Wednesday, September 28, 2011

Texting could be costly

I got my first cell phone back in 2002 after a major medical situation caused me to want to have emergency help relatively nearby.  I had no intentions of using a phone except in an emergency.  While I was at it, I got a phone for my wife, too, so she also could summons help in an emergency.

That phone was long before today's Smart Phones.  It did not have a built in camera, but it did have some texting capability.  I had already bought some minutes, I think it was a 300/month plan, so Gator Wife and I decided that we'd use the phone to let the other know why we may be later than expected at places.  That worked out very well. 

That summer, we had scheduled a short trip to Pennsylvania, one of our favorite vacation places. Gee! We had this cell phone with nationwide calling and only charged for air time.  We had yet another use for it, to keep our daughter informed of what we were doing. 

Then there was another good use for it.  I have periodic blood tests for various reasons and by using the phone from anywhere in the country, we could have draws taken at hospitals anywhere (my doctor had given me a blanket prescription) and then call the doc's office for the results and changes in medications, etc.

The cell phone had become part of our lives.

But we always stop the car if we're driving before we use the phone.

That decision came about because in the early weeks of getting one; I naturally wanted to give it a try in the car.  One day as I was driving to my daughter's house in Portland, I decided to call her to let her know I was on my way.  The call ended as I turned onto her street.  And then it hit me.  I had no idea on how I got there.  The time from when I started onto the Interstate in Scarborough until I reached North Deering in Portland was a total blank.  To this day I only remember the beginning of the call and the end.

I vowed never to fool myself in thinking I could use the phone while driving again.  It is a vow that I've never broken.  I always pull over and stop before attempting a phone call from my car.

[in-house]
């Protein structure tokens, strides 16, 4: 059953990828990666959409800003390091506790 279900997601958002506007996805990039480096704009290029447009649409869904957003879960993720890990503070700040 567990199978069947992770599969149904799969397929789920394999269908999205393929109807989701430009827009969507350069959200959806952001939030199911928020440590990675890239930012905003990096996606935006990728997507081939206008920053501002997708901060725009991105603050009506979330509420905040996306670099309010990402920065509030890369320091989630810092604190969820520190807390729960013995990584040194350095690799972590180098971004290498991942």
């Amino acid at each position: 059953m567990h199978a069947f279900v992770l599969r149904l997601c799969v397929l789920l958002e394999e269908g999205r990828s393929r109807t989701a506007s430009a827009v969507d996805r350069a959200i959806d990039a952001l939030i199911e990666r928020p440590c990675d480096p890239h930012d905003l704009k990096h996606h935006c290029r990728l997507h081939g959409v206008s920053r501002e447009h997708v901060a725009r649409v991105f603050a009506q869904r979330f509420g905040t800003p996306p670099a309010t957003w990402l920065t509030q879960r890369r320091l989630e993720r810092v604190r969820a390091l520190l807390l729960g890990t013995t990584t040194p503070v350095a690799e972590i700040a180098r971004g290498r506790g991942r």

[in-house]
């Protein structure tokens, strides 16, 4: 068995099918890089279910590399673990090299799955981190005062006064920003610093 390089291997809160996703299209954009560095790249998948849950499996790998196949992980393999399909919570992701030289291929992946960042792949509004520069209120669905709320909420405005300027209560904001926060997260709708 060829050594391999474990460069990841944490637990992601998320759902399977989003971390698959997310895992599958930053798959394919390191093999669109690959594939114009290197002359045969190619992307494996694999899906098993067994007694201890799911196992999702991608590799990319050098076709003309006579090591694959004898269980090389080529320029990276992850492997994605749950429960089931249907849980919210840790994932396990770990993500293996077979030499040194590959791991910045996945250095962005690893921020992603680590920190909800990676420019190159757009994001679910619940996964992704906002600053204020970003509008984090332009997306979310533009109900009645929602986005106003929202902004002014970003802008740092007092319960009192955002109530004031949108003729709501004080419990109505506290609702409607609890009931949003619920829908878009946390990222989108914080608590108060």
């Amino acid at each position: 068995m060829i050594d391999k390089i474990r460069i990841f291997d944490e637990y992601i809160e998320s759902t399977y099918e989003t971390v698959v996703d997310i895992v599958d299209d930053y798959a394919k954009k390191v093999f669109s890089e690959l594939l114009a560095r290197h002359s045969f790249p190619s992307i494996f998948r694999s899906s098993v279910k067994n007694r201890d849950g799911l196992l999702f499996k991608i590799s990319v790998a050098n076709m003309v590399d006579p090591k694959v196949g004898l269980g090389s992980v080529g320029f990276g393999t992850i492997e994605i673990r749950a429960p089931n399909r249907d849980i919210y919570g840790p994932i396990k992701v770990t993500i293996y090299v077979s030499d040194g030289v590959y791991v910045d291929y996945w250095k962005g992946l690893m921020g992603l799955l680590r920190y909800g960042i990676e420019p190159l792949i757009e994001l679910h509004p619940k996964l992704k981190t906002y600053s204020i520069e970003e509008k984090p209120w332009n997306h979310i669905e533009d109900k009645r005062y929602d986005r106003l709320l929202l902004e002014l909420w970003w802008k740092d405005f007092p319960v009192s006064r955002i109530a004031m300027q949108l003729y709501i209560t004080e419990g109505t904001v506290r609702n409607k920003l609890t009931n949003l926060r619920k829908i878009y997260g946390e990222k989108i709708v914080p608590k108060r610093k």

I still have just a basic phone.  It is texting capable, but I've had the phone company shut off all texting, both incoming and outgoing, on the phone.

I live on a street that intersects with U.S. Route 1.  A traffic light coordinates the intersection, but everyone in my neighborhood has learned that just because we may have a green light, it may not be safe to go.  I've seen up to four, even five cars drive right through the Route 1 red light without the drivers even slowing or looking.  If three pass, two or all three of the drivers are either conversing on their phone or glancing down as if texting. 

Drive just about anywhere and you'll see the same scene.  The state calls it "distracted driving."  I say it's an accident looking for a place to happen.  Until today the law didn't specifically define texting as distracted driving.  Now texting while driving is a traffic offense punishable by a fine of at least $100.  That new law which bans texting while driving is now in effect and police say they will vigorously enforce it.

Smart Phone users have the ability to get an App to help them avoid texting.  The app determines the speed of a car and either stops the phone from texting or sends a message that the phone is temporarily unavailable.  This description is not exact, but you get the idea.

I think the new law is a good start to solving the distracted driving problem, but I'd like to see the use of phones by drivers outlawed altogether.  This attitude doesn't make me friends, but I'm selfish;  I'd prefer the safety when I'm in my car.

I often wonder just how I made it through nearly three-quarters of a century without having a phone planted in my ear.  I remember when people could have discussions face to face.  Hard to do today.  How many times have you seen people, especially young people, walking side by side texting each other?

Remember, texting while driving is now against the law in Maine.  If you get caught, you will face at least a one hundred dollar fine.


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